> If we want FreeBSD to grow to where vendors pick up obscure and > not-so-obscure > devices and support it more than it is now, we need publicity. If we need > publicity, we need marketing types. If we need marketing types, we need to > pay them, and we need to put up with them, and even be nice to them. I'm not > so sure I want to pay that price. >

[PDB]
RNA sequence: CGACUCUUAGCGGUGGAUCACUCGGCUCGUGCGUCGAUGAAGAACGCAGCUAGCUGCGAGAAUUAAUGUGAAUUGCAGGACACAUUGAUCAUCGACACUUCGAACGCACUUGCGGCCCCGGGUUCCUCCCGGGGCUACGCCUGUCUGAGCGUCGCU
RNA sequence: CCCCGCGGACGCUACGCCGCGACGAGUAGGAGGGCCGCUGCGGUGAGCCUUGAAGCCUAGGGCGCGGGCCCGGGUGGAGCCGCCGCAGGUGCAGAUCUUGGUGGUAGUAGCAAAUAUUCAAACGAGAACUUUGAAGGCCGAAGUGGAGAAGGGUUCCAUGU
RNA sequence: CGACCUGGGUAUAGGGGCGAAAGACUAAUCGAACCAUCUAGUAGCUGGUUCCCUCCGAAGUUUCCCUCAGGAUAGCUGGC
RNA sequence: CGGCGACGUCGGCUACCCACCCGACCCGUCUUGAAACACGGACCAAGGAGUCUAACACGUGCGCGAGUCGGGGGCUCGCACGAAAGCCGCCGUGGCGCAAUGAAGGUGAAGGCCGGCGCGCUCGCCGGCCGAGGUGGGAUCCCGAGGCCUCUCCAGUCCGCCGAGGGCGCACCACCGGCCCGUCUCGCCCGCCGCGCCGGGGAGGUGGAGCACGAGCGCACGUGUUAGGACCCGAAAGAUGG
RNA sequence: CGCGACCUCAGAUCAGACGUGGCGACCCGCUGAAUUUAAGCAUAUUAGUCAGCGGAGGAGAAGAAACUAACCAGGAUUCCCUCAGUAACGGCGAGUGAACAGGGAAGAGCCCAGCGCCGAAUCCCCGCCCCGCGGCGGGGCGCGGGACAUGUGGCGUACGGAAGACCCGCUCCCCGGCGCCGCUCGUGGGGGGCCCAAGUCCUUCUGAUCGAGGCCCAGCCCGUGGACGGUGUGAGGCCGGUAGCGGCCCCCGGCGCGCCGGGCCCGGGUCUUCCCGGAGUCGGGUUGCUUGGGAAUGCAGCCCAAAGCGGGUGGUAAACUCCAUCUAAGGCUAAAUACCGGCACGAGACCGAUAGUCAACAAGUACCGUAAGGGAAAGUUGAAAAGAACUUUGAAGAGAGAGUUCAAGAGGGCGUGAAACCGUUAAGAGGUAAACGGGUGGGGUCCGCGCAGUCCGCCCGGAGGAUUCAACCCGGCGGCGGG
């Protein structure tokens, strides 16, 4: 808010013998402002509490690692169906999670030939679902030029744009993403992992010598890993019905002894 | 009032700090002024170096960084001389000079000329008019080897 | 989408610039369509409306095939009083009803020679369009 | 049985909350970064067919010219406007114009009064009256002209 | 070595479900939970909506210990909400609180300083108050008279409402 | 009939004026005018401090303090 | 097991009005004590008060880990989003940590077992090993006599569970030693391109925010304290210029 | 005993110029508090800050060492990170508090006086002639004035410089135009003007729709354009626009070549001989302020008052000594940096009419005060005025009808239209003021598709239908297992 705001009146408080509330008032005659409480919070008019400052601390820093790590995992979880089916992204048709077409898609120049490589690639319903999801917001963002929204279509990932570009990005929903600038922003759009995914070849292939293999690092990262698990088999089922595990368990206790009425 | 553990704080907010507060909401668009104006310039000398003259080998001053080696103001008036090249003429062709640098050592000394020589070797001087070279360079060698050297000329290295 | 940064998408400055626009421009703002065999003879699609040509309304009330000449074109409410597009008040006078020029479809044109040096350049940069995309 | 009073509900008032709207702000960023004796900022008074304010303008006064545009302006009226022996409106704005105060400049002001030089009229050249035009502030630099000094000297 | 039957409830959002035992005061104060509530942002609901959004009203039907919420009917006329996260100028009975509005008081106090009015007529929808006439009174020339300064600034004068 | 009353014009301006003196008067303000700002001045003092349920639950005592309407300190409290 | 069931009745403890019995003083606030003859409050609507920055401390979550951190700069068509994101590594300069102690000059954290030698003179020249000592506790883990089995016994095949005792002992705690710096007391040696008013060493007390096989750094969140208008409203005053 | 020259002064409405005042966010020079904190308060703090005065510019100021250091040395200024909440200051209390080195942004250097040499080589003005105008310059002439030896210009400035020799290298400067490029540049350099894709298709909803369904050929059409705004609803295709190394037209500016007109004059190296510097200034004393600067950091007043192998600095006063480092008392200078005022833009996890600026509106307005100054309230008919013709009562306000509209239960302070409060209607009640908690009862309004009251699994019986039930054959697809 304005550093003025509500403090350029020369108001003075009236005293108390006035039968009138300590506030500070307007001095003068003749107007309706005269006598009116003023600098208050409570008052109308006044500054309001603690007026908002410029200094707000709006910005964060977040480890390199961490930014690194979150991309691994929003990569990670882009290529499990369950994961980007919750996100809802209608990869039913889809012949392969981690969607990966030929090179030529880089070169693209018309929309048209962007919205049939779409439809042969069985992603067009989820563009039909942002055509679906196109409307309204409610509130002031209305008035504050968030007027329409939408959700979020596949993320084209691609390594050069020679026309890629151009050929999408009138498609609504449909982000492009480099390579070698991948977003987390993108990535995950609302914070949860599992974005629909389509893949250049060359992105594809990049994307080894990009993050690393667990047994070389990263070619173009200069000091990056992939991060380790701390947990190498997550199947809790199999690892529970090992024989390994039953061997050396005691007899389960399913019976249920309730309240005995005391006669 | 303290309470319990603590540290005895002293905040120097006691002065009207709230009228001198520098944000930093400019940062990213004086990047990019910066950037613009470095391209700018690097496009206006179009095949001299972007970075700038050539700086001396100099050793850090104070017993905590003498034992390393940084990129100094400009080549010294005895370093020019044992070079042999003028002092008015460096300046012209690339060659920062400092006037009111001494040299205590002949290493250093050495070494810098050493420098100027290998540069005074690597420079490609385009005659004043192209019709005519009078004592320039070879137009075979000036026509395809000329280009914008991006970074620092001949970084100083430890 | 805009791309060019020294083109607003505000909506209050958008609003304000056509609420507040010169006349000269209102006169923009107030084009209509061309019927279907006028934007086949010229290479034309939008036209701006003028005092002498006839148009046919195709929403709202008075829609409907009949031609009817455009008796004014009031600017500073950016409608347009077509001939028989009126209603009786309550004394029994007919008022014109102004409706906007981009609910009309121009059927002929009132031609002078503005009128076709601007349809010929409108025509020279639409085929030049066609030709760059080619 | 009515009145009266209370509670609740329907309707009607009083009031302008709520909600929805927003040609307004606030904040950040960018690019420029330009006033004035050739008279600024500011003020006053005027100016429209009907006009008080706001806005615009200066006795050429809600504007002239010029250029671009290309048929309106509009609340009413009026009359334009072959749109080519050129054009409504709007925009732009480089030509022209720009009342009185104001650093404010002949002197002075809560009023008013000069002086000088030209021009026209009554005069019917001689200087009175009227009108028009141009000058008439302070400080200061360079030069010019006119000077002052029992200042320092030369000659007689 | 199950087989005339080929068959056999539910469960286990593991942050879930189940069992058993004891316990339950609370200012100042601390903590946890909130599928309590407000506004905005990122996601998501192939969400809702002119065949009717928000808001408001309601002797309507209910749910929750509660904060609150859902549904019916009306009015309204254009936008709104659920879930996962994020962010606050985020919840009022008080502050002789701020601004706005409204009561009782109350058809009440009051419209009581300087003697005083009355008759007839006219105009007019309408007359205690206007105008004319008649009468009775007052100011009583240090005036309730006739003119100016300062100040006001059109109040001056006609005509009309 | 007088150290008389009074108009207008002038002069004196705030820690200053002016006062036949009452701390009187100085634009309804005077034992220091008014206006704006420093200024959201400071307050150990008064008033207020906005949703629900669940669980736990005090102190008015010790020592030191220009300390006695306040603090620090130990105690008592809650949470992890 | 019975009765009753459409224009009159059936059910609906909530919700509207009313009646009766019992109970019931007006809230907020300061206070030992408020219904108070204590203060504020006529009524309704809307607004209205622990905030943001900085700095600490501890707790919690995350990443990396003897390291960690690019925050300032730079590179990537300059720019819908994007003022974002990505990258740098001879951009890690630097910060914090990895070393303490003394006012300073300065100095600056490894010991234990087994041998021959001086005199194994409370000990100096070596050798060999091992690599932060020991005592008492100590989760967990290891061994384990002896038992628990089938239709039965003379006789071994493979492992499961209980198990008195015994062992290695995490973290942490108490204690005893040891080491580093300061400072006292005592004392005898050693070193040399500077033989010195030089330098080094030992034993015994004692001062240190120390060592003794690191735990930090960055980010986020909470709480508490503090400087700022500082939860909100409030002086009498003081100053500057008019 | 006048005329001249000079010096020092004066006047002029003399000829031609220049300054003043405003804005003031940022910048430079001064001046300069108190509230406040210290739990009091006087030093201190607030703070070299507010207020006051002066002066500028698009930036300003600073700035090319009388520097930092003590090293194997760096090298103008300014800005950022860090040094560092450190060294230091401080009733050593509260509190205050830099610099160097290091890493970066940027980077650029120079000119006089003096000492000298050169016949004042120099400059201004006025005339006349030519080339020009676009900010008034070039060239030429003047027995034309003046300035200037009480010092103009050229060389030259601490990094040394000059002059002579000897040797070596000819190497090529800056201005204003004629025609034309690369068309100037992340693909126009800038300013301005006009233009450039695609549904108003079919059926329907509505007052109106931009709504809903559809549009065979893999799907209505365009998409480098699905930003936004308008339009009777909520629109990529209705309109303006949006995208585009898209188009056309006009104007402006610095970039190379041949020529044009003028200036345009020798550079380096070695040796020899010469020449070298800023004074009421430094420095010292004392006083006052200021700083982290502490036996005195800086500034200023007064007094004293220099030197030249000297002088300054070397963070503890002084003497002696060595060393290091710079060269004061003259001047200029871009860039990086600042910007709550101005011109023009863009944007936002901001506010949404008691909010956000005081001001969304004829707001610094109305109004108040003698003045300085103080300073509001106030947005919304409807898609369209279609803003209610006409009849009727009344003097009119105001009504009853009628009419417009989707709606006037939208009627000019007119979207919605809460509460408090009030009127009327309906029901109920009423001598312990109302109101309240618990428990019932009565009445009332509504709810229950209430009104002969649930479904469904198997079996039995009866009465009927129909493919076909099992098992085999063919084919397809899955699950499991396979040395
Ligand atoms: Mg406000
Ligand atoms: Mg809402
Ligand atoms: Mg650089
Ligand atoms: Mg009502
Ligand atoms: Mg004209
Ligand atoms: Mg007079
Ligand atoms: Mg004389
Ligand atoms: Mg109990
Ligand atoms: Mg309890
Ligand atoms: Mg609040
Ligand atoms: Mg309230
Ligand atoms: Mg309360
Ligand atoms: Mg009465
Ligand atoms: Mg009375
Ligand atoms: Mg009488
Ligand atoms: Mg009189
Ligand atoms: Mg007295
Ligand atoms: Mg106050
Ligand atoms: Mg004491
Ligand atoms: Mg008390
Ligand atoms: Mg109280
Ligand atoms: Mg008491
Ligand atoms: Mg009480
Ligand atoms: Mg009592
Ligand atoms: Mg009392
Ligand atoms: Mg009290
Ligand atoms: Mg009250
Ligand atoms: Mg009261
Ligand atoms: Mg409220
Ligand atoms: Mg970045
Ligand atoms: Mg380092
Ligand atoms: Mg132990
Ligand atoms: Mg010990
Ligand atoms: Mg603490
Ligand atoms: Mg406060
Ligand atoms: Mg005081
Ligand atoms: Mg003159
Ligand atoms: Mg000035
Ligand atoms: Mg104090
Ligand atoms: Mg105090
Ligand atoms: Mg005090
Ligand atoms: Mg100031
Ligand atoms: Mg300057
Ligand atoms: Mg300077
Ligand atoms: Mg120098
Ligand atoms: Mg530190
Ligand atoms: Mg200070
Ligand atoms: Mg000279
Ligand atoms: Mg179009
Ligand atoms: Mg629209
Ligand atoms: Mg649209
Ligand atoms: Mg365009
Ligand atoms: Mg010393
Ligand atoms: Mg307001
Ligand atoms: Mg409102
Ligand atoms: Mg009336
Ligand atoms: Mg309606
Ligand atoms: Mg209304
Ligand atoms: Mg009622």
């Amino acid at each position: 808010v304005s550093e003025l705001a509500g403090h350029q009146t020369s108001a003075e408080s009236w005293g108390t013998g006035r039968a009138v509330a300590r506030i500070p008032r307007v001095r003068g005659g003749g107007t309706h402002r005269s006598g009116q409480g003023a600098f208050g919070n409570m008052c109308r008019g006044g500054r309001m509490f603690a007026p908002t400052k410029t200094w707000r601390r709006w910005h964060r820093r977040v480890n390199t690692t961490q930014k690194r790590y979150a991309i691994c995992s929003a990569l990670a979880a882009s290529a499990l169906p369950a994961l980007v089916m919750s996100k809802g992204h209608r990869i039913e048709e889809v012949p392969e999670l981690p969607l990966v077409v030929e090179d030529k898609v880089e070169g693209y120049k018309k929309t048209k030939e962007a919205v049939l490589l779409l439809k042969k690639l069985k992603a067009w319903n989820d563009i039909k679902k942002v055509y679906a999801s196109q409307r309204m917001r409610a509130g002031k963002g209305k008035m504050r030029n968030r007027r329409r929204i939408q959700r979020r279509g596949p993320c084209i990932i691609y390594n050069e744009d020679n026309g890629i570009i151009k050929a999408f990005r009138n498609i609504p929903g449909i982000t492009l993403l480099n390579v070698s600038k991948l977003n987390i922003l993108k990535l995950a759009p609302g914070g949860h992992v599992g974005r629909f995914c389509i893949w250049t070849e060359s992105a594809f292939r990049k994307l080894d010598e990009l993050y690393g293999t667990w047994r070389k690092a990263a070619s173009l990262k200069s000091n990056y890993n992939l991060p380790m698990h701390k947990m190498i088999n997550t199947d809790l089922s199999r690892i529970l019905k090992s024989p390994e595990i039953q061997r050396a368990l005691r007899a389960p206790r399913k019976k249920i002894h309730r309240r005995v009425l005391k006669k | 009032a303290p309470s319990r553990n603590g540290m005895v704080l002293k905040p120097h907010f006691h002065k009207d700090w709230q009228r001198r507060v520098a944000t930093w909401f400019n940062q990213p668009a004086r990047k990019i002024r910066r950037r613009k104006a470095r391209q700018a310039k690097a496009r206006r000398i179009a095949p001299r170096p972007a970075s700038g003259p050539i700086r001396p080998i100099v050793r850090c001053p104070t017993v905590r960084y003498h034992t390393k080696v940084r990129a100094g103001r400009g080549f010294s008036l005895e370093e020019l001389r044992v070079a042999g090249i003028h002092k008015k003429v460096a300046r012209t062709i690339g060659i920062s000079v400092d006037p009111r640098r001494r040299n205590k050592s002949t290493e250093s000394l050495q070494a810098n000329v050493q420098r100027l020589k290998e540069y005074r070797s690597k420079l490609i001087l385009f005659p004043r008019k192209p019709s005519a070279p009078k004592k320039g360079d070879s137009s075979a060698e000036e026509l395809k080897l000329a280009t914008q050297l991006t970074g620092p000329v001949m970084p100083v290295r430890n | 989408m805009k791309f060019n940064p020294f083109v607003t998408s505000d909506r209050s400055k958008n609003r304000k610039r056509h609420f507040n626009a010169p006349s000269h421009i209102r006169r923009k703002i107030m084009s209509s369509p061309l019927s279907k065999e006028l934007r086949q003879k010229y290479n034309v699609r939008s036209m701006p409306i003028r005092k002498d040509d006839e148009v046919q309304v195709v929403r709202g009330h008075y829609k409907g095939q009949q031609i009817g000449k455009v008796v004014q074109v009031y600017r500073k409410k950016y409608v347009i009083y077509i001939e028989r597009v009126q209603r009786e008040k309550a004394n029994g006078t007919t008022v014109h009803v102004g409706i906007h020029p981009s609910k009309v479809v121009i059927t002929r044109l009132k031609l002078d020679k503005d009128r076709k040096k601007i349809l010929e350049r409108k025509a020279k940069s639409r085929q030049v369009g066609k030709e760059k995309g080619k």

I don't know that it would NEED marketers, but even so that would be making a deal with the devil- so I agree entirely with that point. However, I do think the problem could be better faced technically than from a business standpoint anyway- style would be a major point here. > As it stands right now, it's a meritocracy -- those with the skills share > their work with others with the skills. It is bound together by the respect > we have for each other, and there's not much name-calling going on. The > product is technically sound, has better hardware support than other *ixes (I > run OpenBSD on servers -- but not on the laptop beause of the lack of laptop > support), and gets the job done well. The documentation is simply phenomenal. > I'm good with that. I'm also more than pleased that there are barriers to > entry based upon a basic unix knowledge level -- I've had one too many > encounters with the unwashed to want to go that direction. Linux developers > spend more time catering to that crowd, and IMO, it suffers for it as much as > it benefits from it. Hence why I tend to send really green unix newbies to linux school than grind their teeth on FreeBSD straight up. Let em get their skills and experience in how *nix in general works on something a little easier (for MIB lovers: noisy cricket), then move up to the big guns. _______________________________________________ firstname.lastname@example.org mailing list http://lists.freebsd.org/mailman/listinfo/freebsd-questions To unsubscribe, send any mail to "freebsd-questions-unsubscr...@freebsd.org"